Theories Behind Déjà vu
Have you ever experienced a situation that felt like it already happened? No one has a definitive explanation for why they even happen. These impressions we sometimes get are known as Déjà vu. Between men and women, it’s so common that two out of three people have experienced it at one time or another.
In those people that do experience it, it occurs at least once every calendar year. How often it occurs varies by age. Since there are explanations both scientific and metaphysical, we’ll take time to go through both.
1. According to Science
Have you ever walked into a room or visited a new place and felt as if you’ve already been there? Did you prepare for a situation feeling like you knew what the future held? French for “already seen,” there are actually two variations according to Swiss scholar Arthur Funkhouser.
There is both déjà visite (“already visited”) and déjà vecu (“already experienced or lived through”). It occurs most commonly in those ranging in age from 15 to 25 years old.
Déjà vu has been linked to temporal-lobe seizures in those with temporal-lobe epilepsy and often occur just before someone has an episode. As researchers have linked the events to seizures in certain individuals, it has led many to believe that even those without epilepsy may be experiencing some sort of “mini seizure.” A little alarming if you’ve experienced it before like I have.
There is another division of psychology that deals with the metaphysical aspects of the brain, such as “past-life regression” or “guided astral projection.” According to parapsychology, when one has a Déjà vu event, it is possibly an impression received from a past life.
Because the brain can falsify memory so well, it is easy to dismiss this theory on the ground that there isn’t a way to verify a cited memory or dream.
Others might say that Déjà vu is giving a person a glimpse into the future, in much the same way precognitive dreams do. The majority of the time event occurs without any correlation to such dreaming.
When a professional psychic was asked what the difference was between a sense of Déjà vu and a precognitive dream was a “difference in energies.”
Religion, in general, tends to have a different take on everything, especially with the thousand and more that exist. In one of the Christian bible’s verses, it states “what has been is what will be, and what has been done is what will be done.” According to this particular verse, Déjà vu is a glimpse into a part of our own life, be it past, present or future. Another part of the verse goes on to say that these events we glimpse have been set in stone. Does that mean we are observing events on the road to meet our destiny?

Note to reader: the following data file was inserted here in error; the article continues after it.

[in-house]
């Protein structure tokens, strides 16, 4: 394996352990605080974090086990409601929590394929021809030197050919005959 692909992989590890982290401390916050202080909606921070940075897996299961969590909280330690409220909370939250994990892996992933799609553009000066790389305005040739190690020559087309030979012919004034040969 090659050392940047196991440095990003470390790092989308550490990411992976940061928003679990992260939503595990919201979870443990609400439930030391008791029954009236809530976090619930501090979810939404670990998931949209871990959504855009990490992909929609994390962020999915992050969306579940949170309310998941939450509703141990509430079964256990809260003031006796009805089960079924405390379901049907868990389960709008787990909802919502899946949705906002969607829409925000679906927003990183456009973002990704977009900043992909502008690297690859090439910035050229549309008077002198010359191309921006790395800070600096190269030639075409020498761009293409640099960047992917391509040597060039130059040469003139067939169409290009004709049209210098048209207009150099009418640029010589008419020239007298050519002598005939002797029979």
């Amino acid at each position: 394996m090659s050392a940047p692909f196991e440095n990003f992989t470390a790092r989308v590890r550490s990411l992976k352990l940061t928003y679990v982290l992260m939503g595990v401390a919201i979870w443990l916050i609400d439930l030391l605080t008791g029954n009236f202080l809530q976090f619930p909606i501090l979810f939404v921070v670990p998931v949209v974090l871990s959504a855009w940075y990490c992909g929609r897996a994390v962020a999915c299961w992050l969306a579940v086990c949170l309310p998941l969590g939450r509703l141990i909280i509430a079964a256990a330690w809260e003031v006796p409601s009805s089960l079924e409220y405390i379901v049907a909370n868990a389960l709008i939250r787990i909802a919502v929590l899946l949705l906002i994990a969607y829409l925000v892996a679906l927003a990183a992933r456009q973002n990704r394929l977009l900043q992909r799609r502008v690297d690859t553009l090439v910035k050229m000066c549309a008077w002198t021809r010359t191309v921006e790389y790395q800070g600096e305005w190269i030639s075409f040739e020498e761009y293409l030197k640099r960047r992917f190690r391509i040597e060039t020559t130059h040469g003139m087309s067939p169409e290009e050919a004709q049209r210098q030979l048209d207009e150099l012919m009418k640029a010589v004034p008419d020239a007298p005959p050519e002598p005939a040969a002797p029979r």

The Vedas, holy text of the Hinduism religion says that we’ve had millions of births over the eons, but have no memories of such things.
But when you ‘return’ to Hinduism, you are simply picking up where you left off last. Many other religions such as Buddhism and Shintoism refer to this as the ‘reincarnation cycle.’
4. Parallel Universe Theory
Here is one possibility that begins to lean into the realm of science fiction. Note that this is a ‘theory’ and not simply a hypothesis, meaning many researchers support the idea. Regardless, adopt a suspension of disbelief for this one.
Those who believe in the idea that there are other universes with earth exactly like our own suggest that Déjà vu is what a person experiences when their mind crosses over into those other Earths.
Consider the last time you looked at your own face in the mirror. Did it feel like there was another person looking at you through the other side of the glass? Whenever the feeling hits you, another you might be doing the exact same thing at the time. Think of it as an ‘alignment’ of your universes.
5. A ‘Glitch’ in Reality
Another one that falls into science fiction, you might believe in parallel universes more than this one. This is based on Einstein’s idea that time was man-made as a way to bring structure and order.
If what Einstein postulated is true, we are simultaneously experiencing our past, present, and future. This also means that any experience of Déjà vu may actually be slowly damaging what holds our reality together. Hopping on the back of the idea that Déjà vu can cause tears, in reality, many also suggest these can open bridges into other realities, where some believe UFOs originate.
What’s your take on the subject? Can science explain it or it something more ‘out there?’